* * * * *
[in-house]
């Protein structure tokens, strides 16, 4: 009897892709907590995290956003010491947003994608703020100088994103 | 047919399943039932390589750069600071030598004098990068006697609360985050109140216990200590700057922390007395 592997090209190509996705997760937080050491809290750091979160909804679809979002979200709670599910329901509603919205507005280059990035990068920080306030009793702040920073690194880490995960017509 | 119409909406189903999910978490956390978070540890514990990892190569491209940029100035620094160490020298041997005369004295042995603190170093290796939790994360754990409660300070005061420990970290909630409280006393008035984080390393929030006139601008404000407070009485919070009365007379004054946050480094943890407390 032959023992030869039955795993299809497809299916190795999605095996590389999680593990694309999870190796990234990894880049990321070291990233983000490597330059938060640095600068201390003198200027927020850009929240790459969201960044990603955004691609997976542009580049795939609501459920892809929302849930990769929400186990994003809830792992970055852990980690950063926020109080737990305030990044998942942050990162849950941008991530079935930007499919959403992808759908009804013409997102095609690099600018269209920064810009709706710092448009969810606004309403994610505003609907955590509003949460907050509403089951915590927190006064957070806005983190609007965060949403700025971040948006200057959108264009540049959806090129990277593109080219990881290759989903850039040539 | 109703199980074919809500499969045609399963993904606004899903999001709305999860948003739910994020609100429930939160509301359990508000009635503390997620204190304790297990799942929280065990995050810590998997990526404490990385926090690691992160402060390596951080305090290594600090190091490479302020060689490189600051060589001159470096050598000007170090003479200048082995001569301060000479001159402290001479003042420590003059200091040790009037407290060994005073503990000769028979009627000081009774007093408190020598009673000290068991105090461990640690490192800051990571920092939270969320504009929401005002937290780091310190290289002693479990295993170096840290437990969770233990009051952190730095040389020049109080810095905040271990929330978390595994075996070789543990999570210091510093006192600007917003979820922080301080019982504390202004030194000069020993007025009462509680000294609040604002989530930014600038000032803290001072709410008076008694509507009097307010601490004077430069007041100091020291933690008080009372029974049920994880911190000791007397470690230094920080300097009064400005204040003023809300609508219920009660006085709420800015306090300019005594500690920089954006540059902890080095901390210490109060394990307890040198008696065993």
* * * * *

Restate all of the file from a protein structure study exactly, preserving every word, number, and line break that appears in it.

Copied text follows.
[in-house]
């Protein structure tokens, strides 16, 4: 009897892709907590995290956003010491947003994608703020100088994103 | 047919399943039932390589750069600071030598004098990068006697609360985050109140216990200590700057922390007395 592997090209190509996705997760937080050491809290750091979160909804679809979002979200709670599910329901509603919205507005280059990035990068920080306030009793702040920073690194880490995960017509 | 119409909406189903999910978490956390978070540890514990990892190569491209940029100035620094160490020298041997005369004295042995603190170093290796939790994360754990409660300070005061420990970290909630409280006393008035984080390393929030006139601008404000407070009485919070009365007379004054946050480094943890407390 032959023992030869039955795993299809497809299916190795999605095996590389999680593990694309999870190796990234990894880049990321070291990233983000490597330059938060640095600068201390003198200027927020850009929240790459969201960044990603955004691609997976542009580049795939609501459920892809929302849930990769929400186990994003809830792992970055852990980690950063926020109080737990305030990044998942942050990162849950941008991530079935930007499919959403992808759908009804013409997102095609690099600018269209920064810009709706710092448009969810606004309403994610505003609907955590509003949460907050509403089951915590927190006064957070806005983190609007965060949403700025971040948006200057959108264009540049959806090129990277593109080219990881290759989903850039040539 | 109703199980074919809500499969045609399963993904606004899903999001709305999860948003739910994020609100429930939160509301359990508000009635503390997620204190304790297990799942929280065990995050810590998997990526404490990385926090690691992160402060390596951080305090290594600090190091490479302020060689490189600051060589001159470096050598000007170090003479200048082995001569301060000479001159402290001479003042420590003059200091040790009037407290060994005073503990000769028979009627000081009774007093408190020598009673000290068991105090461990640690490192800051990571920092939270969320504009929401005002937290780091310190290289002693479990295993170096840290437990969770233990009051952190730095040389020049109080810095905040271990929330978390595994075996070789543990999570210091510093006192600007917003979820922080301080019982504390202004030194000069020993007025009462509680000294609040604002989530930014600038000032803290001072709410008076008694509507009097307010601490004077430069007041100091020291933690008080009372029974049920994880911190000791007397470690230094920080300097009064400005204040003023809300609508219920009660006085709420800015306090300019005594500690920089954006540059902890080095901390210490109060394990307890040198008696065993």